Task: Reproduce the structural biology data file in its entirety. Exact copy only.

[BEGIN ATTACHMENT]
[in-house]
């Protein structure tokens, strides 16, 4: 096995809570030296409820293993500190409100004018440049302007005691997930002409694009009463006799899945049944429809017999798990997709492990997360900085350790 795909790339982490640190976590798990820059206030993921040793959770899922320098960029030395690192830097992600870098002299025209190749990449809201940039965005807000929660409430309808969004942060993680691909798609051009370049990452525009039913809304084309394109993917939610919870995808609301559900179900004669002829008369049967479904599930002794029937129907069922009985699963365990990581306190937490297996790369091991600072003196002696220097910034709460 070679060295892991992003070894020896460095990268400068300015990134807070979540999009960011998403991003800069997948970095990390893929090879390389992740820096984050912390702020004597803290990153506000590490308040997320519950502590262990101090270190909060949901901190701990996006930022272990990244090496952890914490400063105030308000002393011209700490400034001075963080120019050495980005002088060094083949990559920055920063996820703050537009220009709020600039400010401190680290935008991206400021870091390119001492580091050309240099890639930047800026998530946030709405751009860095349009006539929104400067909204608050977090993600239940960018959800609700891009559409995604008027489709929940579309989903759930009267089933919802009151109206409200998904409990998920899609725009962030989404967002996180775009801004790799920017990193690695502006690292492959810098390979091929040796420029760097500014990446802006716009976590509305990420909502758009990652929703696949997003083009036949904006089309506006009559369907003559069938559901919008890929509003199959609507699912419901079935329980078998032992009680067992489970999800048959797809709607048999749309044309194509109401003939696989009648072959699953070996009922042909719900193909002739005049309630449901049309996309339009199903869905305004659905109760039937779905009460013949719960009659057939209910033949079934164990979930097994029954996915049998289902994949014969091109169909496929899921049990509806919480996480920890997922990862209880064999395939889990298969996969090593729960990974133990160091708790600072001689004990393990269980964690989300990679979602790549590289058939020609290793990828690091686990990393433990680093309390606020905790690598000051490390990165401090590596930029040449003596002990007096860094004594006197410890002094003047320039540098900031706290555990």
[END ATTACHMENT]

[in-house]
């Protein structure tokens, strides 16, 4: 096995809570030296409820293993500190409100004018440049302007005691997930002409694009009463006799899945049944429809017999798990997709492990997360900085350790 795909790339982490640190976590798990820059206030993921040793959770899922320098960029030395690192830097992600870098002299025209190749990449809201940039965005807000929660409430309808969004942060993680691909798609051009370049990452525009039913809304084309394109993917939610919870995808609301559900179900004669002829008369049967479904599930002794029937129907069922009985699963365990990581306190937490297996790369091991600072003196002696220097910034709460 070679060295892991992003070894020896460095990268400068300015990134807070979540999009960011998403991003800069997948970095990390893929090879390389992740820096984050912390702020004597803290990153506000590490308040997320519950502590262990101090270190909060949901901190701990996006930022272990990244090496952890914490400063105030308000002393011209700490400034001075963080120019050495980005002088060094083949990559920055920063996820703050537009220009709020600039400010401190680290935008991206400021870091390119001492580091050309240099890639930047800026998530946030709405751009860095349009006539929104400067909204608050977090993600239940960018959800609700891009559409995604008027489709929940579309989903759930009267089933919802009151109206409200998904409990998920899609725009962030989404967002996180775009801004790799920017990193690695502006690292492959810098390979091929040796420029760097500014990446802006716009976590509305990420909502758009990652929703696949997003083009036949904006089309506006009559369907003559069938559901919008890929509003199959609507699912419901079935329980078998032992009680067992489970999800048959797809709607048999749309044309194509109401003939696989009648072959699953070996009922042909719900193909002739005049309630449901049309996309339009199903869905305004659905109760039937779905009460013949719960009659057939209910033949079934164990979930097994029954996915049998289902994949014969091109169909496929899921049990509806919480996480920890997922990862209880064999395939889990298969996969090593729960990974133990160091708790600072001689004990393990269980964690989300990679979602790549590289058939020609290793990828690091686990990393433990680093309390606020905790690598000051490390990165401090590596930029040449003596002990007096860094004594006197410890002094003047320039540098900031706290555990």